Sun, 16 Mar 2003 15:25:15 -0800 (PST)
> The cross-platform semantics of TZ are a joke. The tests we have rely on
> non-standard extensions (viewing POSIX as the only definitive std here).
> Even if they stuffed colons at the front, POSIX leaves the interpretation of
> colon-initiated TZ values entirely up to the implementation:
> If TZ is of the first format (that is, if the first character is a
> colon), the characters following the colon are handled in an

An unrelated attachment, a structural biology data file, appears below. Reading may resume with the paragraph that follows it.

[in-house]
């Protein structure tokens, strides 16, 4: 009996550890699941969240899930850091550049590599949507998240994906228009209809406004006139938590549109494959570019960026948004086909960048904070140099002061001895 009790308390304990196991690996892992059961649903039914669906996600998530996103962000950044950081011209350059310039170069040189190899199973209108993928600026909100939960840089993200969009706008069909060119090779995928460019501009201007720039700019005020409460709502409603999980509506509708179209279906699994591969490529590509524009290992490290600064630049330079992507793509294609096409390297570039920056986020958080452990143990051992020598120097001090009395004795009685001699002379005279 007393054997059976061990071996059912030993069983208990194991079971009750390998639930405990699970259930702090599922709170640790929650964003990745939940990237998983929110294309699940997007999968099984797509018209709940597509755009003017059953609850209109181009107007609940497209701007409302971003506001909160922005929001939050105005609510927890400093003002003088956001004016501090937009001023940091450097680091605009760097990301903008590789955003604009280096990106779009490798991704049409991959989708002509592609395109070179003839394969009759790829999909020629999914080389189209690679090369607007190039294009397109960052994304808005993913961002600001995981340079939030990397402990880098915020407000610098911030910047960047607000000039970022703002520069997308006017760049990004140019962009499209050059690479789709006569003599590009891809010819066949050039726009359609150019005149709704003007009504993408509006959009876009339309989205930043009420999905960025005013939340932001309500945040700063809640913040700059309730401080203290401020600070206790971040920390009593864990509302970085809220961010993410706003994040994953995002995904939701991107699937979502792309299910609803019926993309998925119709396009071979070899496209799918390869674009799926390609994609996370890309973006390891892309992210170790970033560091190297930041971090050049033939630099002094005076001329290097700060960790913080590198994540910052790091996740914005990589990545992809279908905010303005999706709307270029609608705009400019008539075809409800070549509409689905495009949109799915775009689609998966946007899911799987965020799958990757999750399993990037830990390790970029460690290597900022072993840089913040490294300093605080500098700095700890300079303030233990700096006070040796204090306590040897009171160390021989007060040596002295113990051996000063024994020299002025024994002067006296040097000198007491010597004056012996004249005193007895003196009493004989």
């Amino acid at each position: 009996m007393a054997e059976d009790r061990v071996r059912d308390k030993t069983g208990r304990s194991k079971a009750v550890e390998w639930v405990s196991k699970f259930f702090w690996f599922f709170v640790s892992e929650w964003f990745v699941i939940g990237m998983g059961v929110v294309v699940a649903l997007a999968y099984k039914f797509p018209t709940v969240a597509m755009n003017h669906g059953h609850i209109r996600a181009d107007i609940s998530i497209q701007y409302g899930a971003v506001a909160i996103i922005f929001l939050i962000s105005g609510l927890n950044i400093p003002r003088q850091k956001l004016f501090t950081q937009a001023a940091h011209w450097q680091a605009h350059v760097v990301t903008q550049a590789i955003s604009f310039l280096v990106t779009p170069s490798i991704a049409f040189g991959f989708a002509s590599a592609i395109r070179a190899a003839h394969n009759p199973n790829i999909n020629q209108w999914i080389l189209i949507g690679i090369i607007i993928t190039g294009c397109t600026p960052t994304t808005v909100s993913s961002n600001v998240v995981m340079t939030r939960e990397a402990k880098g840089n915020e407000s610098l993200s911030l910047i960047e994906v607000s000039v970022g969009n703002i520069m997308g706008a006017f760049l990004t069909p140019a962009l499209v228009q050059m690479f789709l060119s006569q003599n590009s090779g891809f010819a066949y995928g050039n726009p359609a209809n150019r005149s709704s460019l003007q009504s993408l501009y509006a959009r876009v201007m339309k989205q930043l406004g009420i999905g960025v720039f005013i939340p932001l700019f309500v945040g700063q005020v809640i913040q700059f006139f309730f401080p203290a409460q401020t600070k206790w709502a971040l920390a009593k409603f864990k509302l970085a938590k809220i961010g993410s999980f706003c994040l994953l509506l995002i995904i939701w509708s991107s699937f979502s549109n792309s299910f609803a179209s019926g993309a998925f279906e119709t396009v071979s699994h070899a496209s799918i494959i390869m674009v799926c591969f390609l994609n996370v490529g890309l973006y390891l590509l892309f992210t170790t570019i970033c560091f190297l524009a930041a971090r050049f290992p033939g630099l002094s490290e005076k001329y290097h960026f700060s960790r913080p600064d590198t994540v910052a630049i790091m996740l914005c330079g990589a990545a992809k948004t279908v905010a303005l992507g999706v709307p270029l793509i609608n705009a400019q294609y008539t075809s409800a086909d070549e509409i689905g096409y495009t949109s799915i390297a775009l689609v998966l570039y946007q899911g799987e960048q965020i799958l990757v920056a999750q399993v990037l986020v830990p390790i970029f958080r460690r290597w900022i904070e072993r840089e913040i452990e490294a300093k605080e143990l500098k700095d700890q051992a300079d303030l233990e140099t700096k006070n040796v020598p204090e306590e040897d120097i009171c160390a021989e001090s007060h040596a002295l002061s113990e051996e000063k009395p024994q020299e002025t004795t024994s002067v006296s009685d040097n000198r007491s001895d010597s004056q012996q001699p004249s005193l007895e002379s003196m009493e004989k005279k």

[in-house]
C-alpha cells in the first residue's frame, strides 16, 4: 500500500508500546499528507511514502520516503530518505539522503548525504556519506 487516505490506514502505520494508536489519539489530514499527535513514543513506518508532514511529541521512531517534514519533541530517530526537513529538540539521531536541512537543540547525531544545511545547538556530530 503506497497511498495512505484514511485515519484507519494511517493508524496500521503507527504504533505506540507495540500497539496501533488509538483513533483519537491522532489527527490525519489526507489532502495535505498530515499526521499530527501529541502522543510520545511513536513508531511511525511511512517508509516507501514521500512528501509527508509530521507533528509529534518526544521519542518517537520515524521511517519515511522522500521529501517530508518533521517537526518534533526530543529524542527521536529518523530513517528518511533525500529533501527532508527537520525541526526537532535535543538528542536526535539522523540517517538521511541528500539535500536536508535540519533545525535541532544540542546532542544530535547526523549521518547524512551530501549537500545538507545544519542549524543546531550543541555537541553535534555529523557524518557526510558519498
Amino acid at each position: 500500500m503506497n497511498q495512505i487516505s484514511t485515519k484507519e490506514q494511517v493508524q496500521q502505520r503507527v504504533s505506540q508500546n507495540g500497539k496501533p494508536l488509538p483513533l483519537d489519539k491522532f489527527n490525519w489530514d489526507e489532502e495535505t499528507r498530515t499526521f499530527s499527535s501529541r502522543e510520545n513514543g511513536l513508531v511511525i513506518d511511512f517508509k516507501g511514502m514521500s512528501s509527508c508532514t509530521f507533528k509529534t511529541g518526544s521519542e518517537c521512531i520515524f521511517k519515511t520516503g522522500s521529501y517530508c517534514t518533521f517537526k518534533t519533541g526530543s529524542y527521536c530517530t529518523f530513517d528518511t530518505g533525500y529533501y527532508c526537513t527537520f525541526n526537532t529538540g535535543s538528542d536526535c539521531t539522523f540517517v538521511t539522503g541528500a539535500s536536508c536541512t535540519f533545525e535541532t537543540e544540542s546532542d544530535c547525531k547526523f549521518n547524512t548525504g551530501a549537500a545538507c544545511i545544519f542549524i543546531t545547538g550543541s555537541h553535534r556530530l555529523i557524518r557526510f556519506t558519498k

> implementation-defined manner.
> Worse, if the platform tzset() isn't happy with TZ's value, it has no way to
> tell you: the function is declared void, and has no defined effects on
If this thing is so broken, why are we bothering with it? It's one thing
to want to give people access to facilities that do something useful; it's
another thing entirely to give them access to something that is broken.
Perhaps if we are going to bother to make this available the work should
be done to make it have more standard output? So take whatever the C
function returns and then make it conform to some reasonable output.